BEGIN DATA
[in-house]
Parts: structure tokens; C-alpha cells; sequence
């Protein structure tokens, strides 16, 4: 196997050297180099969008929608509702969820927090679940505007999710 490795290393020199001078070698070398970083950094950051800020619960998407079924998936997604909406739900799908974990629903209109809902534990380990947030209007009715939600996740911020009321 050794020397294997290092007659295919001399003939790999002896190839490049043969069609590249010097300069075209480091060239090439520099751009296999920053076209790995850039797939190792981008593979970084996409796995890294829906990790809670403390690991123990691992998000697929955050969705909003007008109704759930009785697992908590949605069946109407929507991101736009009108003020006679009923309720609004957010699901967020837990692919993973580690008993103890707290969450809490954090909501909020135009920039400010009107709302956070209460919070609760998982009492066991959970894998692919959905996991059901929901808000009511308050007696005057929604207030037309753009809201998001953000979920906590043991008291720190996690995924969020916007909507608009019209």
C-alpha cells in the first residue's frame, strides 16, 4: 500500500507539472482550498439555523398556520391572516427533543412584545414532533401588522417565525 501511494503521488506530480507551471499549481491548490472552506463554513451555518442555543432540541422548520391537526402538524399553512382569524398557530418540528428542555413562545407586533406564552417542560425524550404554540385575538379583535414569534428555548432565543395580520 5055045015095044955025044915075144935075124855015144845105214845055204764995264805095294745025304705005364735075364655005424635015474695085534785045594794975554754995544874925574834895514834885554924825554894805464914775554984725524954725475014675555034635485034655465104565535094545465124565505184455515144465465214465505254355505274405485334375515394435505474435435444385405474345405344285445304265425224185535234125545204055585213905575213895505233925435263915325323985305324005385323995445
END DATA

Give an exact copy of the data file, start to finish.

[in-house]
Parts: structure tokens; C-alpha cells; sequence
């Protein structure tokens, strides 16, 4: 196997050297180099969008929608509702969820927090679940505007999710 490795290393020199001078070698070398970083950094950051800020619960998407079924998936997604909406739900799908974990629903209109809902534990380990947030209007009715939600996740911020009321 050794020397294997290092007659295919001399003939790999002896190839490049043969069609590249010097300069075209480091060239090439520099751009296999920053076209790995850039797939190792981008593979970084996409796995890294829906990790809670403390690991123990691992998000697929955050969705909003007008109704759930009785697992908590949605069946109407929507991101736009009108003020006679009923309720609004957010699901967020837990692919993973580690008993103890707290969450809490954090909501909020135009920039400010009107709302956070209460919070609760998982009492066991959970894998692919959905996991059901929901808000009511308050007696005057929604207030037309753009809201998001953000979920906590043991008291720190996690995924969020916007909507608009019209």
C-alpha cells in the first residue's frame, strides 16, 4: 500500500507539472482550498439555523398556520391572516427533543412584545414532533401588522417565525 501511494503521488506530480507551471499549481491548490472552506463554513451555518442555543432540541422548520391537526402538524399553512382569524398557530418540528428542555413562545407586533406564552417542560425524550404554540385575538379583535414569534428555548432565543395580520 5055045015095044955025044915075144935075124855015144845105214845055204764995264805095294745025304705005364735075364655005424635015474695085534785045594794975554754995544874925574834895514834885554924825554894805464914775554984725524954725475014675555034635485034655465104565535094545465124565505184455515144465465214465505254355505274405485334375515394435505474435435444385405474345405344285445304265425224185535234125545204055585213905575213895505233925435263915325323985305324005385323995445